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Miscalculation Invalidates LHC Safety Assurances 684

Posted by timothy
from the philosophy-of-science dept.
KentuckyFC writes "In a truly frightening study, physicists at the University of Oxford have identified a massive miscalculation that makes the LHC safety assurances more or less invalid (abstract). The focus of their work is not the safety of particle accelerators per se but the chances of any particular scientific argument being wrong. 'If the probability estimate given by an argument is dwarfed by the chance that the argument itself is flawed, then the estimate is suspect,' say the team. That has serious implications for the LHC, which some people worry could generate black holes that will swallow the planet. Nobody at CERN has put a figure on the chances of the LHC destroying the planet. One study simply said: 'there is no risk of any significance whatsoever from such black holes.' The danger is that this thinking could be entirely flawed, but what are the chances of this? The Oxford team say that roughly one in a thousand scientific papers have to be withdrawn because of errors but generously suppose that in particle physics, the rate is one in 10,000."
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Miscalculation Invalidates LHC Safety Assurances

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  • by QuantumG (50515) * <qg@biodome.org> on Wednesday January 28, 2009 @06:09PM (#26646399) Homepage Journal

    Maybe I just like Romulans, but when I hear that the LHC will be making black holes I don't think about "woo, the earth is gunna get swallowed!" I wonder if there are any cool ways to use them for power generation.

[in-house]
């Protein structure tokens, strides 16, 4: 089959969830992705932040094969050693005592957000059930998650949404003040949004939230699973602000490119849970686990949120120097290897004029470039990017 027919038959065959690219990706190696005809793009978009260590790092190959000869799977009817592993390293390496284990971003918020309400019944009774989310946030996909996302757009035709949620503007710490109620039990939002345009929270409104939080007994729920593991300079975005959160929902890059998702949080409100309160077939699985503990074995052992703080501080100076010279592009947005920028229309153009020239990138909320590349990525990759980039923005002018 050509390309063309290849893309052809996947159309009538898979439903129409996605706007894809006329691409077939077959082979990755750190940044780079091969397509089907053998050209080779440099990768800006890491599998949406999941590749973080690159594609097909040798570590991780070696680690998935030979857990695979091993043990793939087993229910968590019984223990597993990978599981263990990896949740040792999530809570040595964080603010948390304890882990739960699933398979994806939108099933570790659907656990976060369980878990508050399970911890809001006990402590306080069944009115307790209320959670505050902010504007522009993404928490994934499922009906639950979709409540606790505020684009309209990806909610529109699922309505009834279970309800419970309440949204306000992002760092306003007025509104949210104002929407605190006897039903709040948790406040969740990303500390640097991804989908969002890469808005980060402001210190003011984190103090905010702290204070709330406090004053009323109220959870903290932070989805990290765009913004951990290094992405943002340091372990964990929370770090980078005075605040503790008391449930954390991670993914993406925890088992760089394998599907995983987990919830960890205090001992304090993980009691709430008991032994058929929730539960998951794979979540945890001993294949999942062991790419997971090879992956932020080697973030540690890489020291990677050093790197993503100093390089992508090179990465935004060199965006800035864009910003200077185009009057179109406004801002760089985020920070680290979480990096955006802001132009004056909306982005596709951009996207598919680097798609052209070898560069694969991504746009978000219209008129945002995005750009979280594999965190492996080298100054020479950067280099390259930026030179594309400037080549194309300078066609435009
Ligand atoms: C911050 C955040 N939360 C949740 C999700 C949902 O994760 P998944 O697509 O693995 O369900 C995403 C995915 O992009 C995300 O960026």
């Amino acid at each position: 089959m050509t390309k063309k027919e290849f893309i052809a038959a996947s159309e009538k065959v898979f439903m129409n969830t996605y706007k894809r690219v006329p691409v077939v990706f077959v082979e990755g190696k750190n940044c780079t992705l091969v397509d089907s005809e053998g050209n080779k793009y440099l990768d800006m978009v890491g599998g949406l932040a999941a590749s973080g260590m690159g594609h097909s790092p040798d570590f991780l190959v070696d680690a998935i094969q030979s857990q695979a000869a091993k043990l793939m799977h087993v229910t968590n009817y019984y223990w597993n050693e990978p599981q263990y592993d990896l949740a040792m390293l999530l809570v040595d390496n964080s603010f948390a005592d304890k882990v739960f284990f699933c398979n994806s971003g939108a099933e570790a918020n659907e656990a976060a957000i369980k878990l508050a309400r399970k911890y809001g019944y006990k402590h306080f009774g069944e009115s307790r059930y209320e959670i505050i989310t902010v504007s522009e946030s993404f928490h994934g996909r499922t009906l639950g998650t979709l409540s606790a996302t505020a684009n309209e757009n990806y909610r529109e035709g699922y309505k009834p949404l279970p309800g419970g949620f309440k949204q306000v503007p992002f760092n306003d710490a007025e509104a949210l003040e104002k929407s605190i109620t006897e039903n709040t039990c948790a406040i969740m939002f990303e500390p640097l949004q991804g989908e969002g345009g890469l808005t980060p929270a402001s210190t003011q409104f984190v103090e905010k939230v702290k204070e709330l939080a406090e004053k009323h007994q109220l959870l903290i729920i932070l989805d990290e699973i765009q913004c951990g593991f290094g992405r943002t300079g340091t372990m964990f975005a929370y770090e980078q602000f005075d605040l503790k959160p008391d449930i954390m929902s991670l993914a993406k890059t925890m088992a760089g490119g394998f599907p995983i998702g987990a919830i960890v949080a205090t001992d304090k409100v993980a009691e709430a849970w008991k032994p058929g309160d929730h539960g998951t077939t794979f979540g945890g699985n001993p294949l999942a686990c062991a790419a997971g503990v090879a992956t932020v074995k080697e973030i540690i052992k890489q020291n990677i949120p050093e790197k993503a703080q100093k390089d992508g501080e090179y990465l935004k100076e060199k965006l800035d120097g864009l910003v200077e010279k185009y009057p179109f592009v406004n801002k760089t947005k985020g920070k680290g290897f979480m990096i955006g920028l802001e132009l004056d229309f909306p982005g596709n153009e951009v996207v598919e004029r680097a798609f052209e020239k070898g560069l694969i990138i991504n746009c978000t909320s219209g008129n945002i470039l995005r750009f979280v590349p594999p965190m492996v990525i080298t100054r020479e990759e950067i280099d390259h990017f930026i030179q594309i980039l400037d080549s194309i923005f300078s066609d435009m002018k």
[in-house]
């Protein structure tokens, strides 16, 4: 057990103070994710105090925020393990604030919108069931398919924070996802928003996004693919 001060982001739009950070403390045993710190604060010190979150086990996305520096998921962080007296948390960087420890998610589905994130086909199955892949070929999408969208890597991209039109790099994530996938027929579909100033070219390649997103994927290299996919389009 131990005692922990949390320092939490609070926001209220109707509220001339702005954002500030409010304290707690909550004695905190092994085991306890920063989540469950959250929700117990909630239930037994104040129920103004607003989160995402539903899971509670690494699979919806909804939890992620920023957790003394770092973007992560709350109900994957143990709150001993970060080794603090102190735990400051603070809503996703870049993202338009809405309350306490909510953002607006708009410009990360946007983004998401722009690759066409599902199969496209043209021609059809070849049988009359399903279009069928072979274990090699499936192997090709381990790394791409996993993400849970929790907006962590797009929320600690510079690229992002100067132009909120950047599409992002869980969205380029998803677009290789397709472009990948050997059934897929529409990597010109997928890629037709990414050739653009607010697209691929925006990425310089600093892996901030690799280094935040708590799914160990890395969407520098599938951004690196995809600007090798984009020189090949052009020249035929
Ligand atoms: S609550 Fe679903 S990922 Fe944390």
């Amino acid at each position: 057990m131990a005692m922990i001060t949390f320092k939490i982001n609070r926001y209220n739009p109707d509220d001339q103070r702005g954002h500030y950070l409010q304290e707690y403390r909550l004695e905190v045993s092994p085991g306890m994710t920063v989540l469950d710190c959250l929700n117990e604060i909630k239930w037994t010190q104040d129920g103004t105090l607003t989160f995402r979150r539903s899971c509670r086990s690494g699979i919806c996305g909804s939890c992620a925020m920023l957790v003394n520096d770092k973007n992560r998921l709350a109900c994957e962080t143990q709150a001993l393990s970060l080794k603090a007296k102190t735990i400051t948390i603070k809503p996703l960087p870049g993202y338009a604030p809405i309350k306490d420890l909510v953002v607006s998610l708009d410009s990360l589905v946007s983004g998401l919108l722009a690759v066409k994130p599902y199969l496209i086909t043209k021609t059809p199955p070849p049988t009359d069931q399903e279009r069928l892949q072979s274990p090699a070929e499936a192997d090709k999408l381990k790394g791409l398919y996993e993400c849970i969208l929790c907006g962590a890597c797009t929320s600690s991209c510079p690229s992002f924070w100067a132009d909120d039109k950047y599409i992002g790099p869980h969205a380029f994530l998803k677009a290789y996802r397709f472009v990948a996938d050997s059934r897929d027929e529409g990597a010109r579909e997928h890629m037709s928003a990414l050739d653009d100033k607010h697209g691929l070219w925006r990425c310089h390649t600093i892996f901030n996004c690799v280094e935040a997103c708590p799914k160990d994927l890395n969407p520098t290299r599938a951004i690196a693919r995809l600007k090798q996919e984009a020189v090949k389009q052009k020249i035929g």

• by TheMeuge (645043) on Wednesday January 28, 2009 @06:13PM (#26646439)

    There is.

    Matter being drawn into the black holes should be accelerated to damn close to the speed of light, and will emit massive amounts of gamma radiation, with a conversion rate that's higher than even fusion.

    If we could harness the energy of the gamma emissions around artificial black holes, we'd be have vast energy generating capability, without the pesky fast neutrons that most fusion reactions generate.

  • by Reapman (740286) on Wednesday January 28, 2009 @06:16PM (#26646485)

    My first thought from reading the summary is that essentially we're at a point in technology or whatever that we could, POSSIBLY, destroy the planet in a literal sense. That's a scary thought, especially if you think what we'll be capable in a hundred years from now.

    I STILL don't think the LHC will kill us all but the fact we're debating it says something.

  • "That isn't right" (Score:5, Interesting)

    by Jeremiah Cornelius (137) on Wednesday January 28, 2009 @06:20PM (#26646543) Homepage Journal

    "It isn't even wrong..." [wikipedia.org]

    What if they are so far off, that not only do they not produce black holes, they do nothing, but dim the lights in Switzerland?

  • Re:Voodoo Science (Score:3, Interesting)

    by goombah99 (560566) on Wednesday January 28, 2009 @06:22PM (#26646583)

    If they are correct, what are the chances they are wrong (or right)?

    They are precisely equal to:
    (1/1000)^N
    where N is number of indpendent studies agreeing with the conclusion and having no contraditory ones.

    For example, the ideas that the earth is round or that man evolved from apes or that smoking kills you is therefore not very well established since there are a lot of contradictory works that reduce that.

  • by AndersOSU (873247) on Wednesday January 28, 2009 @06:22PM (#26646597)

    true - but if you have a stable black hole you risk the chance of losing containment... which could be bad...

    If you have an unstable black hole you risk not feeding it enough and having it evaporate, or feeding it too much and having it become stable. If it evaporates you have to dedicate significant energy to getting another one going. I don't know what the energy balance would look like, but I'd think constantly having to pop new black holes would significantly decrease the effective conversion rate.